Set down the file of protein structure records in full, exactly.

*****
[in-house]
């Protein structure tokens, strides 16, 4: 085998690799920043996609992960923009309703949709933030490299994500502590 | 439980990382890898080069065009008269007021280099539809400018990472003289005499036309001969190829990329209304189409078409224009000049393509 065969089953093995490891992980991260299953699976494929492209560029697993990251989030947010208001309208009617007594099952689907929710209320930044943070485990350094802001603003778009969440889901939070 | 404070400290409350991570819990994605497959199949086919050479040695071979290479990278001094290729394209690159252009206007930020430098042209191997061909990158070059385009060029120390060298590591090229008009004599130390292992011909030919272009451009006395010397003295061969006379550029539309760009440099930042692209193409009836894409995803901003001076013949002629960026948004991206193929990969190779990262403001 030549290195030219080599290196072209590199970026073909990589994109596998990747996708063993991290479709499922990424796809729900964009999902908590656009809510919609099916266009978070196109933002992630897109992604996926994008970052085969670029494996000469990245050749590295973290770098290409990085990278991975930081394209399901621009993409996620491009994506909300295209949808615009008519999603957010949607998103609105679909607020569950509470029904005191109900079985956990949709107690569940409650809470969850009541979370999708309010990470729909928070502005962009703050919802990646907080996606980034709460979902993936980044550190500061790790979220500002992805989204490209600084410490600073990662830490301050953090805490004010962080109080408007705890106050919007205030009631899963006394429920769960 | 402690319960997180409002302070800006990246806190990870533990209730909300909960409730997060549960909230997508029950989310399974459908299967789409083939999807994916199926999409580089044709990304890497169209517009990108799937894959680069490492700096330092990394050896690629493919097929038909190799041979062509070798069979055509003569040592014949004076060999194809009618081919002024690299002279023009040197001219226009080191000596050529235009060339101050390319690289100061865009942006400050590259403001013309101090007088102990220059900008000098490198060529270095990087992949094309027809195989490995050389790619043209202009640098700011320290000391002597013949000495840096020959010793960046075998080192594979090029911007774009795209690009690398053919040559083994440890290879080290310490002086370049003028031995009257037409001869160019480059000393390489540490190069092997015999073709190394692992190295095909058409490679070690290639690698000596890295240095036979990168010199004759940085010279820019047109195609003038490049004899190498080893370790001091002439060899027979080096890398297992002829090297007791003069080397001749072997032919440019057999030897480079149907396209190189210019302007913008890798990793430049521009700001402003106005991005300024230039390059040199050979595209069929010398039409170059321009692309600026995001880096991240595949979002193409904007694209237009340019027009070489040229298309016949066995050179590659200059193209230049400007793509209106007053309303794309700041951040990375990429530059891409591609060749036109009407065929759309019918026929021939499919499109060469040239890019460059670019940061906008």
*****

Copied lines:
[in-house]
């Protein structure tokens, strides 16, 4: 085998690799920043996609992960923009309703949709933030490299994500502590 | 439980990382890898080069065009008269007021280099539809400018990472003289005499036309001969190829990329209304189409078409224009000049393509 065969089953093995490891992980991260299953699976494929492209560029697993990251989030947010208001309208009617007594099952689907929710209320930044943070485990350094802001603003778009969440889901939070 | 404070400290409350991570819990994605497959199949086919050479040695071979290479990278001094290729394209690159252009206007930020430098042209191997061909990158070059385009060029120390060298590591090229008009004599130390292992011909030919272009451009006395010397003295061969006379550029539309760009440099930042692209193409009836894409995803901003001076013949002629960026948004991206193929990969190779990262403001 030549290195030219080599290196072209590199970026073909990589994109596998990747996708063993991290479709499922990424796809729900964009999902908590656009809510919609099916266009978070196109933002992630897109992604996926994008970052085969670029494996000469990245050749590295973290770098290409990085990278991975930081394209399901621009993409996620491009994506909300295209949808615009008519999603957010949607998103609105679909607020569950509470029904005191109900079985956990949709107690569940409650809470969850009541979370999708309010990470729909928070502005962009703050919802990646907080996606980034709460979902993936980044550190500061790790979220500002992805989204490209600084410490600073990662830490301050953090805490004010962080109080408007705890106050919007205030009631899963006394429920769960 | 402690319960997180409002302070800006990246806190990870533990209730909300909960409730997060549960909230997508029950989310399974459908299967789409083939999807994916199926999409580089044709990304890497169209517009990108799937894959680069490492700096330092990394050896690629493919097929038909190799041979062509070798069979055509003569040592014949004076060999194809009618081919002024690299002279023009040197001219226009080191000596050529235009060339101050390319690289100061865009942006400050590259403001013309101090007088102990220059900008000098490198060529270095990087992949094309027809195989490995050389790619043209202009640098700011320290000391002597013949000495840096020959010793960046075998080192594979090029911007774009795209690009690398053919040559083994440890290879080290310490002086370049003028031995009257037409001869160019480059000393390489540490190069092997015999073709190394692992190295095909058409490679070690290639690698000596890295240095036979990168010199004759940085010279820019047109195609003038490049004899190498080893370790001091002439060899027979080096890398297992002829090297007791003069080397001749072997032919440019057999030897480079149907396209190189210019302007913008890798990793430049521009700001402003106005991005300024230039390059040199050979595209069929010398039409170059321009692309600026995001880096991240595949979002193409904007694209237009340019027009070489040229298309016949066995050179590659200059193209230049400007793509209106007053309303794309700041951040990375990429530059891409591609060749036109009407065929759309019918026929021939499919499109060469040239890019460059670019940061906008």